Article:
Popular diner owner hangs up apron after 25 years

6/14/2013 7:30 AM
By Associated Press

HENDRICKSVILLE, Ind. (AP) — If you need cream for your coffee at Rose's Diner, it's in a metal pitcher in the old white refrigerator by the cash register. Just help yourself.

And breakfast regulars know that owner and cook Rose Bastin will be cracking their eggs for the grill when they step onto the porch from the gravel parking lot. "Everybody understands that if you want something different from your usual, you better tell me when you come through the door," Bastin told The Herald-Times (http://bit.ly/10hZyQR ).

Thursday morning, with six eggs frying over-easy and two sausage patties the size of quarter-pound hamburgers sizzling, she took a cleaver to two slices of buttered toast.

It was the 66-year-old tell-it-like-it-is country cook's last week in the diner's galley kitchen. Her last week to drive her truck down Ind. 43 at 4:30 a.m. to open up the restaurant and put on the coffee pot; the biscuits go in the oven at 5:20.

Bastin will be there a few hours on Saturday, when she will slip out the back door as she hands the diner over to a Solsberry couple. Shelly Furr, a waitress and cook at Rose's for the past year, will wait tables. Her husband, Ed Furr, will man the grill. "He's a pretty good cook," Bastin said.

Early Thursday, Bastin was both cook and waitress; she mostly knows what customers want, or they tell her over the low wall that separates kitchen from dining room. Regular Jim Raines went behind the counter to pour his own coffee, and to fill glasses with ice and water for a table of three. There were six pickup trucks and one old silver Lincoln Town Car parked outside; about half of the tables were occupied.

Raines wore a gray T-shirt with a message: "Rose's Diner, Home of the Famous Too High Pie." He orders grits and scrambled eggs about every day for breakfast, "but once in a while he will eat fried potatoes," Bastin said.

A quarter-century ago, Bastin moved from the Greene County Inn restaurant to this one she established closer to home, about 10 miles west of Bloomington on Ind. 43. She figured she would have a small home-cooking restaurant open four days a week.

But word got out, and customers flocked to Rose's Diner, located about 10 miles from Solsberry in what city people would call "the middle of nowhere." ''I don't know what happened," she said, remembering switching to seven days a week early on.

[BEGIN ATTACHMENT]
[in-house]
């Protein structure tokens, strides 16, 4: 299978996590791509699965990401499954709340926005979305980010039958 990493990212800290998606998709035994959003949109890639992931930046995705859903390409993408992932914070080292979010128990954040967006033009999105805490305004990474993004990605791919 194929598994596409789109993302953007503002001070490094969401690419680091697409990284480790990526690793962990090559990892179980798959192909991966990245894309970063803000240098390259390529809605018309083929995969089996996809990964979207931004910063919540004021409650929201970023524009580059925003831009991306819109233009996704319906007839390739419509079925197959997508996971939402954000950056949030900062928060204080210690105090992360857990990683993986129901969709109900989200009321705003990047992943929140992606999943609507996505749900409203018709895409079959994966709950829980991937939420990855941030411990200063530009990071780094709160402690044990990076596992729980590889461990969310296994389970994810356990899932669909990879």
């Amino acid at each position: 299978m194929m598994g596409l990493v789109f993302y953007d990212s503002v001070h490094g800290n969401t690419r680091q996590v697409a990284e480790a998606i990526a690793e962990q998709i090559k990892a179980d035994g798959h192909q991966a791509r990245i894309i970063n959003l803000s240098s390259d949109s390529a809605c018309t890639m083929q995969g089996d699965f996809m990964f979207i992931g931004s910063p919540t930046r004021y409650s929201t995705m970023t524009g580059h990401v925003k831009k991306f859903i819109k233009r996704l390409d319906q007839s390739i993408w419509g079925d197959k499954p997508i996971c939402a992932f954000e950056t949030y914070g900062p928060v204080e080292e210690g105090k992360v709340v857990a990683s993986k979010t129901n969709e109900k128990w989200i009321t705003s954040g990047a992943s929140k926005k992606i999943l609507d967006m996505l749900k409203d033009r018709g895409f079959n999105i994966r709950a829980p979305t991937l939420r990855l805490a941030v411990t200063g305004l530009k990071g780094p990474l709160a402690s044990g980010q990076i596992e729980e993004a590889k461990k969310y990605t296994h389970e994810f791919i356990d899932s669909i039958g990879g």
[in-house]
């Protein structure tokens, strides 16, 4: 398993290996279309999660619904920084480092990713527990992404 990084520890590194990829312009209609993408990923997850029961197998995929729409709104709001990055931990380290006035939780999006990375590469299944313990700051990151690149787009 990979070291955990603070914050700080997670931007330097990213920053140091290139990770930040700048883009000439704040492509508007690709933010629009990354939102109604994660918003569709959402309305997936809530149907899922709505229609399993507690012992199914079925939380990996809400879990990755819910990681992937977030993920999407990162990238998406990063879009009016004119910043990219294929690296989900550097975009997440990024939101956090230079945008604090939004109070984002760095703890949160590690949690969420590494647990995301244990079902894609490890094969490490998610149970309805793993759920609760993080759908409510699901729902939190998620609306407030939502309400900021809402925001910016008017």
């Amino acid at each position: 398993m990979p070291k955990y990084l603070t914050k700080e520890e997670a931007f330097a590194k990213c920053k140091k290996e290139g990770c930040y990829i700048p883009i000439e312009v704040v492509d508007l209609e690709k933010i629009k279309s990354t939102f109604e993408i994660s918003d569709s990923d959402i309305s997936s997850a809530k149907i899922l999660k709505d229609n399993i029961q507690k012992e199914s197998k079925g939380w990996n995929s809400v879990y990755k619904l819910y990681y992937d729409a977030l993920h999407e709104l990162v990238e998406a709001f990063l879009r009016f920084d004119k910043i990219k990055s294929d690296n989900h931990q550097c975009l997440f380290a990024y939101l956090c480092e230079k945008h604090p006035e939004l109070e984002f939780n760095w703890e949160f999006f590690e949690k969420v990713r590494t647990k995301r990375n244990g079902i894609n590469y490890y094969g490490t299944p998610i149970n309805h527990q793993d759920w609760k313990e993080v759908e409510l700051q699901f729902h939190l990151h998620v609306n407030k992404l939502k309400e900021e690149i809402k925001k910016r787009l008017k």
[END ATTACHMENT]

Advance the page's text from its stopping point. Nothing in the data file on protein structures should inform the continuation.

Hendricksville has a volunteer fire station, a community center and the diner. Locals come for meals regularly, and out-of-towners often find the place. The lattice tops on the pies are not perfectly aligned, and chicken breasts, legs and thighs are cooked the way Bastin's Aunt Lucille taught her: dredged in flour, then plopped into a deep skillet with vegetable oil on high heat, then simmered slowly on low heat until it's brown and crispy.

There's nothing fancy about Bastin's cooking; the flaky pie crust consists of flour, salt, shortening and water. Pie is $1.75 per slice; the offerings Thursday were peach, apple, rhubarb, chocolate and pecan. Bastin makes pies, usually six, throughout the morning between breakfast orders. She fries the chicken up the same way, next to a gallon pot of homemade sausage gravy. She always runs out of gravy.

The dishes and coffee mugs are mismatched, purchased from Goodwill.

Bob Knight discovered the diner when it first opened and was serving three meals a day. Bastin would close down for the night to host team dinners for 30 to 40. "We would cook up everything we had. And they always, always appreciated the pie." Knight prefers peach or cherry, "but he would eat any kind." He visited last fall.

Former Indiana Gov. Mitch Daniels discovered Bastin's rural diner when he first campaigned for office. He made many stops there during his eight-year tenure, to meet with constituents and to have lunch. He likes butterscotch pie, and never ordered fried potatoes with his beans, as many Hoosiers do.

Until a year ago, there was no cellphone service at the diner, which did nothing to hinder business. "I actually think people kind of liked it, that they could get away," she said.

Bastin won't miss the zero-degree mornings coming to work before dawn. And she will be seeing her customers: "We'll come down and join the regulars for breakfast once in a while," she said.


Information from: The Herald Times, http://www.heraldtimesonline.com

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